I agree wholeheartedly with your sentiments.
But, I believe Linux has painted itself into the niche corner a little. Linux is fundamentally about freedom -- specifically, freedom of choice. With that choice comes the burden of understanding the implications of your choices. Some of us have a hard time understanding why people don't WANT to choose, but for many, it's better and easier to have someone else figure out the details.
There's no inherent reason someone can't glue the puzzle pieces together (see: Ubuntu, to a very limited extent) and hide the other options that just clutter up the view. But, the more the environment comes "pre-chosen", the less Linux-y it becomes.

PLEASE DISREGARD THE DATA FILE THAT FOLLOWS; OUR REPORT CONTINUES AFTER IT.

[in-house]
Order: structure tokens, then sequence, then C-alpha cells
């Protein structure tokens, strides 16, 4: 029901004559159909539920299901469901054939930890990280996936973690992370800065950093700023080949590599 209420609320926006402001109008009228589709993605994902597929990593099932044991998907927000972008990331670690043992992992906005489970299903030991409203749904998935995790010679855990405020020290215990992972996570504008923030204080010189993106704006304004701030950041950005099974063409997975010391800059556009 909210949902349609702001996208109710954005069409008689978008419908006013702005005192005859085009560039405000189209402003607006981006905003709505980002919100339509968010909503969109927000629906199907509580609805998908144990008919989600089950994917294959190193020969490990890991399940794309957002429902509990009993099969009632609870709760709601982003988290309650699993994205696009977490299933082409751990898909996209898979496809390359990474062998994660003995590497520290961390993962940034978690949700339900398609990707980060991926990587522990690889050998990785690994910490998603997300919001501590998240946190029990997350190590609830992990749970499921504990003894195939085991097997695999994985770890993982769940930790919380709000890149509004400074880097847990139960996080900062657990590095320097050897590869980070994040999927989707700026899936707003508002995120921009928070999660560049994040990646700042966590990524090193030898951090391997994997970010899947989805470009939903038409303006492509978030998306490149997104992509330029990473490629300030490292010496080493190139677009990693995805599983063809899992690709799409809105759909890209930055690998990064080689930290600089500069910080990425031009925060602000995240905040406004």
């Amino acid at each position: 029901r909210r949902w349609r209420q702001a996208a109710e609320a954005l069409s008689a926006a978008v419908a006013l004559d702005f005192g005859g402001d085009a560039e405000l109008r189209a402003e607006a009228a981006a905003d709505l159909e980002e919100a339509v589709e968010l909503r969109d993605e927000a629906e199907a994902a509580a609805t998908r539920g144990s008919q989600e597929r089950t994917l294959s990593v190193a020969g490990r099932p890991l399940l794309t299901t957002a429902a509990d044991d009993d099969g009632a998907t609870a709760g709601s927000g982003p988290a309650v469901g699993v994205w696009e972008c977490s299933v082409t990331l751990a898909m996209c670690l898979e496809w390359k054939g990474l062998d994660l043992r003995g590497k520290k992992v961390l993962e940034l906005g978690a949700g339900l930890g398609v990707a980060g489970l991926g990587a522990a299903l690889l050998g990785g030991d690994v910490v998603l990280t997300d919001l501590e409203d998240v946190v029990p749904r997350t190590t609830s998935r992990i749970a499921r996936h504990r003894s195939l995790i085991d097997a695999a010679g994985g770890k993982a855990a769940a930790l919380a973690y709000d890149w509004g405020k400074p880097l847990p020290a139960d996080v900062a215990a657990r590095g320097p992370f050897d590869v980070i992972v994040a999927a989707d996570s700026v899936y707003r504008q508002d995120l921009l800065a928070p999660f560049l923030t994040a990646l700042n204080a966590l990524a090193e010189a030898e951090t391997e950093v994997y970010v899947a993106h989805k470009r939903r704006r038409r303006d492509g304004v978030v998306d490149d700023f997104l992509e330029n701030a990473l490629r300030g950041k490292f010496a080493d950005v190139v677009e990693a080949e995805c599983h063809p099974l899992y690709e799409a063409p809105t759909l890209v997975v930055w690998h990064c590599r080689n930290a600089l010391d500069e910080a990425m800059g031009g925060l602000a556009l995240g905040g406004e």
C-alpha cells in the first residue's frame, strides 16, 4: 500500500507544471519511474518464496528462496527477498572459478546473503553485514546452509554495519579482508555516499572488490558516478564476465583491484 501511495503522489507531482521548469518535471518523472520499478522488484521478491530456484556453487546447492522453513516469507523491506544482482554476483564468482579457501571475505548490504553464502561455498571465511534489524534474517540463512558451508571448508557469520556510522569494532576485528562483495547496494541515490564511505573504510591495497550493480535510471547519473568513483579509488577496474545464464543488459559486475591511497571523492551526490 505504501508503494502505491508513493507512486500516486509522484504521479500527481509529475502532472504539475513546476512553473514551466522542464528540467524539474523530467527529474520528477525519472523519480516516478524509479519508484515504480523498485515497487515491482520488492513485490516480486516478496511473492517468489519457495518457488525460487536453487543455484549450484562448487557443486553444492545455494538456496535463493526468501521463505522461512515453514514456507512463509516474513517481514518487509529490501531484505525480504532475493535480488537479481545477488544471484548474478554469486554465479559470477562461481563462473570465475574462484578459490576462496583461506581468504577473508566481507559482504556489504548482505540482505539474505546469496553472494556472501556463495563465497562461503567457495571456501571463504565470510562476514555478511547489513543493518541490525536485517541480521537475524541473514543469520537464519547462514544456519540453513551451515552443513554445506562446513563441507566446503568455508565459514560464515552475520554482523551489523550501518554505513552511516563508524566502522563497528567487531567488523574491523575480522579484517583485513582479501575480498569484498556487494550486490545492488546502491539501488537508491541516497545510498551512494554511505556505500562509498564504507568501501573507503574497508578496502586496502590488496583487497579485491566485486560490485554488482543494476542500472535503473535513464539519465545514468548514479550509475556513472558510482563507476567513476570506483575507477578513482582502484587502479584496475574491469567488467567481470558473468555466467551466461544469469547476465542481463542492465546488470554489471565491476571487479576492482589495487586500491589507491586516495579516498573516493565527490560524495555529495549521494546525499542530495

Also, Linux software right now is very much dependent on the abilities of the user. Because there's no overarching uniformity, there's no equivalent to InstallShield or Wizards that can ask you a couple questions, then (while spending what feels like an eternity in the background,) make it happen. Grab a driver package from some hardware vendor and you'll see this. It's often a tarball, or a 10MB shell script that packs its own payload into Base64 text. Not exactly point-and-click.
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